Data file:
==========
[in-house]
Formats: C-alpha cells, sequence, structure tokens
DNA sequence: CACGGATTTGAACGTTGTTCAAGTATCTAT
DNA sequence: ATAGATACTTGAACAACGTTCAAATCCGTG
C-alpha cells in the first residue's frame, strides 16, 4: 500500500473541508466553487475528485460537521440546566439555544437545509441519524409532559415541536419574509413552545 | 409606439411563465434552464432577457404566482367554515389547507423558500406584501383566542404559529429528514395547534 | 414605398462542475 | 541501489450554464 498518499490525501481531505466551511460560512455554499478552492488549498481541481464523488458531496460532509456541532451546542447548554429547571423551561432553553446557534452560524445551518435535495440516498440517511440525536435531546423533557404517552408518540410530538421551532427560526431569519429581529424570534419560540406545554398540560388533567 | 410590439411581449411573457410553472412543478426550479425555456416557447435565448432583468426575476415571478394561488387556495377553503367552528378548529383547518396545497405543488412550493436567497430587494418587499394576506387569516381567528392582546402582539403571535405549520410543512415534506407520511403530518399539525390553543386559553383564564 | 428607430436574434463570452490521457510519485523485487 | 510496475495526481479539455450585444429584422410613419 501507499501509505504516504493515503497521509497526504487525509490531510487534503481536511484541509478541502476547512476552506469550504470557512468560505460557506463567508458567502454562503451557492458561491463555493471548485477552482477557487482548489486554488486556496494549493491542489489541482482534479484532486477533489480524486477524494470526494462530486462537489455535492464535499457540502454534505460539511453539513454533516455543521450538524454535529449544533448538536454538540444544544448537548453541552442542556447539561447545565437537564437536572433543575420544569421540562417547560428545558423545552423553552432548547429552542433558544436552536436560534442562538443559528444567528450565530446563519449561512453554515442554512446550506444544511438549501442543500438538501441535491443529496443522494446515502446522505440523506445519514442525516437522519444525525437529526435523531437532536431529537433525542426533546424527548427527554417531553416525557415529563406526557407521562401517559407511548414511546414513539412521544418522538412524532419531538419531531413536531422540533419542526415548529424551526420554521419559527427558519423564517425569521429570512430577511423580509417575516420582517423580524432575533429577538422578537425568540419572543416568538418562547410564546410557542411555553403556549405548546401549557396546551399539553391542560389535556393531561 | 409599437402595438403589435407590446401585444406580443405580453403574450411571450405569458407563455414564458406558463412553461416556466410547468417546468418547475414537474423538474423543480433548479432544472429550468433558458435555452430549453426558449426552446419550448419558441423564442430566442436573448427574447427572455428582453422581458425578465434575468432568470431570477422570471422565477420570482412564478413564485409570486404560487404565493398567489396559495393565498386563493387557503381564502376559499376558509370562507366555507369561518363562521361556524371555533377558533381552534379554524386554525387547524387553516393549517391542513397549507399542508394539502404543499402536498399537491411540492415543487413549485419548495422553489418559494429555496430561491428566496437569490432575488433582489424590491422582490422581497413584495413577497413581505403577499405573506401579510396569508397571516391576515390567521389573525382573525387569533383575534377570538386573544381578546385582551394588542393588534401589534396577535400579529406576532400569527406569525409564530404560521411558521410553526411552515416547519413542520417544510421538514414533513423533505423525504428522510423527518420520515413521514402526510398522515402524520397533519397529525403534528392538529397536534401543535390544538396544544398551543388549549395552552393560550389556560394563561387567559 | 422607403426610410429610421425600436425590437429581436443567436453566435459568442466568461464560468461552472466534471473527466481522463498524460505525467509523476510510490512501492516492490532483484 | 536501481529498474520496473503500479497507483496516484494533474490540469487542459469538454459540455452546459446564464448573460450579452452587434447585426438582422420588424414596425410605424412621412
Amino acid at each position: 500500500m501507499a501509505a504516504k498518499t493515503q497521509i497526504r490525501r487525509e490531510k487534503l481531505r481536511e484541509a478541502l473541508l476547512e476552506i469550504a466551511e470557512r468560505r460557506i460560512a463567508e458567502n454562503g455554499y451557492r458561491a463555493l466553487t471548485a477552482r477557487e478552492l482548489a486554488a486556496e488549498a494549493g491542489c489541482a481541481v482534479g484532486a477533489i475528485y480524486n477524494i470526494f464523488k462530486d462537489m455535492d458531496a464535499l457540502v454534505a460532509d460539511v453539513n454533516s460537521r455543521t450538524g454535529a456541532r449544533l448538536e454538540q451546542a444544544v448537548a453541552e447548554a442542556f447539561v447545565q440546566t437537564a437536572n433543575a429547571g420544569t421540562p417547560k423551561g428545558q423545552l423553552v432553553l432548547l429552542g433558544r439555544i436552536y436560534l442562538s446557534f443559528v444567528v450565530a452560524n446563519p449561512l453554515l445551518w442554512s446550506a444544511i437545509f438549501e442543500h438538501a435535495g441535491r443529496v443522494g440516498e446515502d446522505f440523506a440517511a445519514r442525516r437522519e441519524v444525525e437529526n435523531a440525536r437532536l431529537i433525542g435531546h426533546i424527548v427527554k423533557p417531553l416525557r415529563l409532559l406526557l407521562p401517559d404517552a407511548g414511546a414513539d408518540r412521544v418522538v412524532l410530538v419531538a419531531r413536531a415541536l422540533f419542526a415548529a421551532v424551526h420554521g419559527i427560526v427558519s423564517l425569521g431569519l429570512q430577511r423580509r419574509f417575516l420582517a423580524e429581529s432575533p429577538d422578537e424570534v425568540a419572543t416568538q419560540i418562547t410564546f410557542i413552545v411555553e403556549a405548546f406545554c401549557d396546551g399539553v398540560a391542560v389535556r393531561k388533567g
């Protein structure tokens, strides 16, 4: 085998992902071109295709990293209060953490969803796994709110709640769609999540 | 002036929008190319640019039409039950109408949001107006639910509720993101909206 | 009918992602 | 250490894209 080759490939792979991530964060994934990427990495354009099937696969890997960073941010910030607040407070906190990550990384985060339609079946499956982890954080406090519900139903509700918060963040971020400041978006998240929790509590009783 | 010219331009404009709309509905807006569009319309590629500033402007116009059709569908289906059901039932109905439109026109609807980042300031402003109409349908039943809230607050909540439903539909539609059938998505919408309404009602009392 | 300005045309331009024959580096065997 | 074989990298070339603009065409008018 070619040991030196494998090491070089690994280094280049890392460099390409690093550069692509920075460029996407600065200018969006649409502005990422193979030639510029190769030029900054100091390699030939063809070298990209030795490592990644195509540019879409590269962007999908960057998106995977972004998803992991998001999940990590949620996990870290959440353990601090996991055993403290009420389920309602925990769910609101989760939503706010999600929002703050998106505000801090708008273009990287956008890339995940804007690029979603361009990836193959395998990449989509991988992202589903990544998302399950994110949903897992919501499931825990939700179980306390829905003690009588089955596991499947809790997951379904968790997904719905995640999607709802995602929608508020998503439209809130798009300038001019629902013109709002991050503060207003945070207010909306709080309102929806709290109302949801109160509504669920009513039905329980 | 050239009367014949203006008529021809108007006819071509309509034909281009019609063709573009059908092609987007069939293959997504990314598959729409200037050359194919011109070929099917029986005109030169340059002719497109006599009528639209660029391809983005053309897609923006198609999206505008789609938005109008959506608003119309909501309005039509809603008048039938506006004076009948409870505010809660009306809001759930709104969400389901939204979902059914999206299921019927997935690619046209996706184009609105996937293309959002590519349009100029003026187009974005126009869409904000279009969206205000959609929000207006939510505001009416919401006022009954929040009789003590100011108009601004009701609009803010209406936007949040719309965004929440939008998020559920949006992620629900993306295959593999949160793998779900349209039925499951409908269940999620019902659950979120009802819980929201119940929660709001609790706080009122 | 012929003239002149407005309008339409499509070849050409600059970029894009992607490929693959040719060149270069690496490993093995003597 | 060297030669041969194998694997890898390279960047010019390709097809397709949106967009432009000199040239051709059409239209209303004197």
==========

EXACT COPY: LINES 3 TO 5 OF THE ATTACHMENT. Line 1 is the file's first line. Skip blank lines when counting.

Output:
DNA sequence: CACGGATTTGAACGTTGTTCAAGTATCTAT
DNA sequence: ATAGATACTTGAACAACGTTCAAATCCGTG
C-alpha cells in the first residue's frame, strides 16, 4: 500500500473541508466553487475528485460537521440546566439555544437545509441519524409532559415541536419574509413552545 | 409606439411563465434552464432577457404566482367554515389547507423558500406584501383566542404559529429528514395547534 | 414605398462542475 | 541501489450554464 498518499490525501481531505466551511460560512455554499478552492488549498481541481464523488458531496460532509456541532451546542447548554429547571423551561432553553446557534452560524445551518435535495440516498440517511440525536435531546423533557404517552408518540410530538421551532427560526431569519429581529424570534419560540406545554398540560388533567 | 410590439411581449411573457410553472412543478426550479425555456416557447435565448432583468426575476415571478394561488387556495377553503367552528378548529383547518396545497405543488412550493436567497430587494418587499394576506387569516381567528392582546402582539403571535405549520410543512415534506407520511403530518399539525390553543386559553383564564 | 428607430436574434463570452490521457510519485523485487 | 510496475495526481479539455450585444429584422410613419 501507499501509505504516504493515503497521509497526504487525509490531510487534503481536511484541509478541502476547512476552506469550504470557512468560505460557506463567508458567502454562503451557492458561491463555493471548485477552482477557487482548489486554488486556496494549493491542489489541482482534479484532486477533489480524486477524494470526494462530486462537489455535492464535499457540502454534505460539511453539513454533516455543521450538524454535529449544533448538536454538540444544544448537548453541552442542556447539561447545565437537564437536572433543575420544569421540562417547560428545558423545552423553552432548547429552542433558544436552536436560534442562538443559528444567528450565530446563519449561512453554515442554512446550506444544511438549501442543500438538501441535491443529496443522494446515502446522505440523506445519514442525516437522519444525525437529526435523531437532536431529537433525542426533546424527548427527554417531553416525557415529563406526557407521562401517559407511548414511546414513539412521544418522538412524532419531538419531531413536531422540533419542526415548529424551526420554521419559527427558519423564517425569521429570512430577511423580509417575516420582517423580524432575533429577538422578537425568540419572543416568538418562547410564546410557542411555553403556549405548546401549557396546551399539553391542560389535556393531561 | 409599437402595438403589435407590446401585444406580443405580453403574450411571450405569458407563455414564458406558463412553461416556466410547468417546468418547475414537474423538474423543480433548479432544472429550468433558458435555452430549453426558449426552446419550448419558441423564442430566442436573448427574447427572455428582453422581458425578465434575468432568470431570477422570471422565477420570482412564478413564485409570486404560487404565493398567489396559495393565498386563493387557503381564502376559499376558509370562507366555507369561518363562521361556524371555533377558533381552534379554524386554525387547524387553516393549517391542513397549507399542508394539502404543499402536498399537491411540492415543487413549485419548495422553489418559494429555496430561491428566496437569490432575488433582489424590491422582490422581497413584495413577497413581505403577499405573506401579510396569508397571516391576515390567521389573525382573525387569533383575534377570538386573544381578546385582551394588542393588534401589534396577535400579529406576532400569527406569525409564530404560521411558521410553526411552515416547519413542520417544510421538514414533513423533505423525504428522510423527518420520515413521514402526510398522515402524520397533519397529525403534528392538529397536534401543535390544538396544544398551543388549549395552552393560550389556560394563561387567559 | 422607403426610410429610421425600436425590437429581436443567436453566435459568442466568461464560468461552472466534471473527466481522463498524460505525467509523476510510490512501492516492490532483484 | 536501481529498474520496473503500479497507483496516484494533474490540469487542459469538454459540455452546459446564464448573460450579452452587434447585426438582422420588424414596425410605424412621412